Page:A History of the Inquisition of the Middle Ages-Volume I .pdf/219

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199
THE SIEGE OF AVIGNON

He also forced the Count of La Marche to send back to Raymond his young daughter Jeanne, betrothed to La Marche's son, and reserved, as we shall see, for loftier nuptials. To Bourges likewise flocked many of the nobles of Narbonne, eager to show their loyalty by doing homage to the king and to advise him not to advance through their district, which was devastated by war, but to march by way of the Rhone to Avignon — disinterested counsel which he adopted.[1]

Louis set forth from Lyons with a magnificent army consisting, it is said, of fifty thousand horse and innumerable foot. The terror of his coming preceded him ; many of Raymond's vassals and cities made haste to offer their submission — Nimes, Narbonne, Carcassonne, Albi, Beziers, Marseilles, Castres, Puylaurens, Avignon — and he seemed reduced to the last extremity. When the host reached Avignon, however, and Louis proposed to march through the city, the inhabitants, with sudden fear, shut their gates in his face, and though they offered him unmolested passage around it, he resolved on a siege, in spite of its being a fief of the empire. It had lain for ten years under excommunication, and was noted as a nest of Waldenses, so the Cardinal-Legate Romano ordered the Crusaders to purge it of heresy by force of arms. The task proved no easy one. From June 10 till about September 10 the citizens resisted desperately, inflicting heavy loss upon the besiegers. Raymond had devastated the surrounding country and was ever on the watch to cut off foraging-parties, so that supplies were scanty. An epidemic set in, and a plague of flies carried infection from the dead to the living. Disaffection in the camp aggravated the trouble. Pierre Mauclerc of Britanny was offended with Louis for traversing his plot of marriage with Jeanne of Flanders, whose divorce from her husband he had procured from the pope, and he entered into a league with Thibaut of Champagne and the Count of La Marche, who were all suspected of entertaining secret relations with the enemy. Thibaut even left the army without leave, after forty days of service, returned home and commenced strengthening his castles. The crusade, so brilliantly begun, was on the point of abandoning its first serious enterprise, when the Avignonese, reduced to the utmost straits, unexpectedly offered to capit-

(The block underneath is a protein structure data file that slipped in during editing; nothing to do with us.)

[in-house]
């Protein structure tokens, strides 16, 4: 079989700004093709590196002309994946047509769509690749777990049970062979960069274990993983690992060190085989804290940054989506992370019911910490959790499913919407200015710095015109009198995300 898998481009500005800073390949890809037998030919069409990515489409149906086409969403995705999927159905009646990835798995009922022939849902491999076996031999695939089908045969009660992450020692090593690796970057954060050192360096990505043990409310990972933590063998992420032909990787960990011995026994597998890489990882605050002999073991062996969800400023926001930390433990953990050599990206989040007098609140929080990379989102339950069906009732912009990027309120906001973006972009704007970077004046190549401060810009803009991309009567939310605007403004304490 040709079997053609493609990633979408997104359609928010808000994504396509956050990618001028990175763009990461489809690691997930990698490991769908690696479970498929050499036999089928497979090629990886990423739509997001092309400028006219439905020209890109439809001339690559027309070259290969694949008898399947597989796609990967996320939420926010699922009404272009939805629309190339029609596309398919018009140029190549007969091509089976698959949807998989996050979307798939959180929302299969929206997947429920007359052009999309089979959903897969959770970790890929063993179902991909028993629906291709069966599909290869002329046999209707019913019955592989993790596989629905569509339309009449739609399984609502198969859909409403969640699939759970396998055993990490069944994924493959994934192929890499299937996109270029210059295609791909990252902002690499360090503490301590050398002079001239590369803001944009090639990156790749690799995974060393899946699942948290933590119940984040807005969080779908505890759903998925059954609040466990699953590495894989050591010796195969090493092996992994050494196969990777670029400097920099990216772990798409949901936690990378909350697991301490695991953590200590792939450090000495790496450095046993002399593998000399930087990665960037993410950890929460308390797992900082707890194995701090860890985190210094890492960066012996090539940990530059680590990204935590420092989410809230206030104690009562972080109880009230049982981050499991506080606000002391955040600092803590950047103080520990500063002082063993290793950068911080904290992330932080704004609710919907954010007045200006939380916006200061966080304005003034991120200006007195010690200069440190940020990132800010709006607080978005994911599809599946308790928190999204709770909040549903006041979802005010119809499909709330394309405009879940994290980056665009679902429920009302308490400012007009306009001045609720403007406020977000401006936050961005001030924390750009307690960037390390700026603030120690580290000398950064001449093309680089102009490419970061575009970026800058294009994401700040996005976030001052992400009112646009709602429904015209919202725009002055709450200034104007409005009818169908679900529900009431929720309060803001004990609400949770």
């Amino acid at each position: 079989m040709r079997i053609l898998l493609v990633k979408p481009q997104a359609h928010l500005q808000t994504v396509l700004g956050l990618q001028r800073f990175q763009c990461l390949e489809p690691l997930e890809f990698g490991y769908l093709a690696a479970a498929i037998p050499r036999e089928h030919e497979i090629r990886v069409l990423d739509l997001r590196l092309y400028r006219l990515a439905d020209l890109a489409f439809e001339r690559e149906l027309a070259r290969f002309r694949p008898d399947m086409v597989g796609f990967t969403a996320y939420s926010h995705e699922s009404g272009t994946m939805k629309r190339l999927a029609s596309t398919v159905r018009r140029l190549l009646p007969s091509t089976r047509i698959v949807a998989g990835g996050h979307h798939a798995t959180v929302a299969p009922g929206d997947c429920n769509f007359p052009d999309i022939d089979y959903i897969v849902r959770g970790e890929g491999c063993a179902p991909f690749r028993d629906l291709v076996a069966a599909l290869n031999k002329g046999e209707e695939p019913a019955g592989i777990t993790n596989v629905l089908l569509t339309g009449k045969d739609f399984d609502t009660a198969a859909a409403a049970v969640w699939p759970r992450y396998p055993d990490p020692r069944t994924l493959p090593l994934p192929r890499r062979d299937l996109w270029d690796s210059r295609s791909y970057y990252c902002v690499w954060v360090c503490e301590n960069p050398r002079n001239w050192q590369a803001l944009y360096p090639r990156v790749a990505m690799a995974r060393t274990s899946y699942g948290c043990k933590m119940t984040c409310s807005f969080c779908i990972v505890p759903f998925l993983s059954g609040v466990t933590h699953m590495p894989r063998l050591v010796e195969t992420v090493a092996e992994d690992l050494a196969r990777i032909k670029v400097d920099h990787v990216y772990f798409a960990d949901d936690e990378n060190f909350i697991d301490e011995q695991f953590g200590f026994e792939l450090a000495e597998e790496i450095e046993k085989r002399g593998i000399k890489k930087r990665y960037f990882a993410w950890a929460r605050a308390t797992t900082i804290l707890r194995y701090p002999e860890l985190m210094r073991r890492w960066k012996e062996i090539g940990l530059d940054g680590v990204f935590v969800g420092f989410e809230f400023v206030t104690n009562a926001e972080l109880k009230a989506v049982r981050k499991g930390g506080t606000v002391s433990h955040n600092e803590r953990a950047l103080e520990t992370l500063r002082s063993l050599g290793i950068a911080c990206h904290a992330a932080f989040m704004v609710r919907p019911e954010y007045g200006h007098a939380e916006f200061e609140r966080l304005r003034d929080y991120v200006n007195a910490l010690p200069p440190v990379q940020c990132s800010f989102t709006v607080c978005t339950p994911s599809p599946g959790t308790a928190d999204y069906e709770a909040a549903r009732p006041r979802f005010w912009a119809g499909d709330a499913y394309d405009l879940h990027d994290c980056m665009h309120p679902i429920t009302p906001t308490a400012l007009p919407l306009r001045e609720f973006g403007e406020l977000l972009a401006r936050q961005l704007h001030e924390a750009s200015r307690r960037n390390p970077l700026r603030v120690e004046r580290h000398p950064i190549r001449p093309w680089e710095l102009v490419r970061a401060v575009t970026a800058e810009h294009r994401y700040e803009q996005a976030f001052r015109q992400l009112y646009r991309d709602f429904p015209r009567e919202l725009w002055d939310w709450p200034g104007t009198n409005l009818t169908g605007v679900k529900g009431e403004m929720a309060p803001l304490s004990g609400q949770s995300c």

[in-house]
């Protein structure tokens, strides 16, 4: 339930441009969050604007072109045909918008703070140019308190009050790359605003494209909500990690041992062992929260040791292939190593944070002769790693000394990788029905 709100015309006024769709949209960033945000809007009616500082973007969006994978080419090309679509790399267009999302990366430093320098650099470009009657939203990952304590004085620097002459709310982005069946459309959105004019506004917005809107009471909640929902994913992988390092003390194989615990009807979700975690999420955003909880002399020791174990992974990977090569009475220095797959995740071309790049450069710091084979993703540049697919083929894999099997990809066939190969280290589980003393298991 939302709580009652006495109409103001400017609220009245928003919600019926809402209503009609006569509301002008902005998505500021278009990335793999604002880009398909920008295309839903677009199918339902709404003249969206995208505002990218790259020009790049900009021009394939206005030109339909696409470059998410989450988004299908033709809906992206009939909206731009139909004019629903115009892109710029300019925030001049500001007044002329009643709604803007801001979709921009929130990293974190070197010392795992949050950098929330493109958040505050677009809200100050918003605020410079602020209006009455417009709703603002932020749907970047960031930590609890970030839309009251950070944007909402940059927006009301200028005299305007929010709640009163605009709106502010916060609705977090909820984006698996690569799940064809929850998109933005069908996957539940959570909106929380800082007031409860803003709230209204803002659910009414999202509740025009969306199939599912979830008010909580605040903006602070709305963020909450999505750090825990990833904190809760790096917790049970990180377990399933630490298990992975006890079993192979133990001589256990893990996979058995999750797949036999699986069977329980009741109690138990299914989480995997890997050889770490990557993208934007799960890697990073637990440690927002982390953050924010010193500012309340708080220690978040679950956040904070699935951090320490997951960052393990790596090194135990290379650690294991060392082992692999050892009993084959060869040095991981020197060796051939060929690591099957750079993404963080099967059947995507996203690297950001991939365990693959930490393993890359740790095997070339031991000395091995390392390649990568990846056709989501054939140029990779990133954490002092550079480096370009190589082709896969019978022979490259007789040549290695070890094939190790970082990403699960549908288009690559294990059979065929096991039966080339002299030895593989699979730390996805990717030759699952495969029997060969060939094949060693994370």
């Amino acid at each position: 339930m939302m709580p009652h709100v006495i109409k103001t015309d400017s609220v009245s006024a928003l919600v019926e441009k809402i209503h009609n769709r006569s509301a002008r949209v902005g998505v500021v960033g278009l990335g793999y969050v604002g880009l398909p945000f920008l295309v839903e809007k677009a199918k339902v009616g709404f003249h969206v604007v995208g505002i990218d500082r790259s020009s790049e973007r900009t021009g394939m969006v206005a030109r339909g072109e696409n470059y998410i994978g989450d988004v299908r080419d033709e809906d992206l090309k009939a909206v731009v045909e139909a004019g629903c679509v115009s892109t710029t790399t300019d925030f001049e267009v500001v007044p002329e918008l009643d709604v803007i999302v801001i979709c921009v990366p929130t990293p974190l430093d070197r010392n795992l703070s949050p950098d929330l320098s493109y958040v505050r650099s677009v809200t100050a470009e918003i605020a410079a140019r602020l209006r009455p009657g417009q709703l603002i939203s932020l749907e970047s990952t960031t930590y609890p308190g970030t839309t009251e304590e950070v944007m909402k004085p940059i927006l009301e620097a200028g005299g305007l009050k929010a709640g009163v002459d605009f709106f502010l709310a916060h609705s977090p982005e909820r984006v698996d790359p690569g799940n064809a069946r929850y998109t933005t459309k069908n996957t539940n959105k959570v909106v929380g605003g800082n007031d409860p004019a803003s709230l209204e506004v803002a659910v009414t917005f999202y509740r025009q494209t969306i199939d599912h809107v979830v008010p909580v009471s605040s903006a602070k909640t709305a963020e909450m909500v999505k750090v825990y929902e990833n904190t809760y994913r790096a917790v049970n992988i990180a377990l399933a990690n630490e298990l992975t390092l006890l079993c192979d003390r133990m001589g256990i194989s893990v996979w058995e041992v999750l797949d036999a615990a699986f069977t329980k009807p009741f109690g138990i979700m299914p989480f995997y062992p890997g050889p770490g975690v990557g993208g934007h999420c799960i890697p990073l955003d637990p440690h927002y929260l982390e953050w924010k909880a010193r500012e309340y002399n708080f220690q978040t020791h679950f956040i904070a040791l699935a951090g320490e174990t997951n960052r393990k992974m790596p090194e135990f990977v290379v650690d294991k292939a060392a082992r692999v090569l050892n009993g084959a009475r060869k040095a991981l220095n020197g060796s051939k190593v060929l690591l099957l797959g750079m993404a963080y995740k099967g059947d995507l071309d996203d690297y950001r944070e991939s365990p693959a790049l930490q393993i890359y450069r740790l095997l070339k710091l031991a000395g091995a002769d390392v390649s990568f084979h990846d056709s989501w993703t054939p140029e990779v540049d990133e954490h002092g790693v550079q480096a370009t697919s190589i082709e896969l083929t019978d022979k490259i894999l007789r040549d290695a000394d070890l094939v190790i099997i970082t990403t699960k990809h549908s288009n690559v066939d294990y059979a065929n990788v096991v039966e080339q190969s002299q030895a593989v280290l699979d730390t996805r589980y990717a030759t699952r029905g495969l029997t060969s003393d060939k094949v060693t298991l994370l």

1. Chron. Turonens. ann. 1226.— Teulet, Layettes, II. 72, No. 1751.